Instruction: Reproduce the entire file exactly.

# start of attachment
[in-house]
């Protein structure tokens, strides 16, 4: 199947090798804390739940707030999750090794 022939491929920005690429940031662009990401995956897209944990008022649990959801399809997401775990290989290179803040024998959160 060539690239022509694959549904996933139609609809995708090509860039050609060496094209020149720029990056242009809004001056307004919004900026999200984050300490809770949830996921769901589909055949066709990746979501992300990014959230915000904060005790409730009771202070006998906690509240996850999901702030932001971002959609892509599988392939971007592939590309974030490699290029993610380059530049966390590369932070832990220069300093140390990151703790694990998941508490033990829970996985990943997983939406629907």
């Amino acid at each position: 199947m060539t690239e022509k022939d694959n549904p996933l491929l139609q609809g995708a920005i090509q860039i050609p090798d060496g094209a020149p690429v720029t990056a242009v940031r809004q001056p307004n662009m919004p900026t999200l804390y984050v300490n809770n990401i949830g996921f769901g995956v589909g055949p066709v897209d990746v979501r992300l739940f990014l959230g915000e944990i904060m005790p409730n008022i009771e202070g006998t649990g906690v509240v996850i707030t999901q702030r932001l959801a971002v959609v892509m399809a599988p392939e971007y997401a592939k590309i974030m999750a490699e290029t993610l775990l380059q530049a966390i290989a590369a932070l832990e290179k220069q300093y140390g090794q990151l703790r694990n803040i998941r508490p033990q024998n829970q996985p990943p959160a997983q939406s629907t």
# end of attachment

[in-house]
């Protein structure tokens, strides 16, 4: 199947090798804390739940707030999750090794 022939491929920005690429940031662009990401995956897209944990008022649990959801399809997401775990290989290179803040024998959160 060539690239022509694959549904996933139609609809995708090509860039050609060496094209020149720029990056242009809004001056307004919004900026999200984050300490809770949830996921769901589909055949066709990746979501992300990014959230915000904060005790409730009771202070006998906690509240996850999901702030932001971002959609892509599988392939971007592939590309974030490699290029993610380059530049966390590369932070832990220069300093140390990151703790694990998941508490033990829970996985990943997983939406629907």
């Amino acid at each position: 199947m060539t690239e022509k022939d694959n549904p996933l491929l139609q609809g995708a920005i090509q860039i050609p090798d060496g094209a020149p690429v720029t990056a242009v940031r809004q001056p307004n662009m919004p900026t999200l804390y984050v300490n809770n990401i949830g996921f769901g995956v589909g055949p066709v897209d990746v979501r992300l739940f990014l959230g915000e944990i904060m005790p409730n008022i009771e202070g006998t649990g906690v509240v996850i707030t999901q702030r932001l959801a971002v959609v892509m399809a599988p392939e971007y997401a592939k590309i974030m999750a490699e290029t993610l775990l380059q530049a966390i290989a590369a932070l832990e290179k220069q300093y140390g090794q990151l703790r694990n803040i998941r508490p033990q024998n829970q996985p990943p959160a997983q939406s629907t």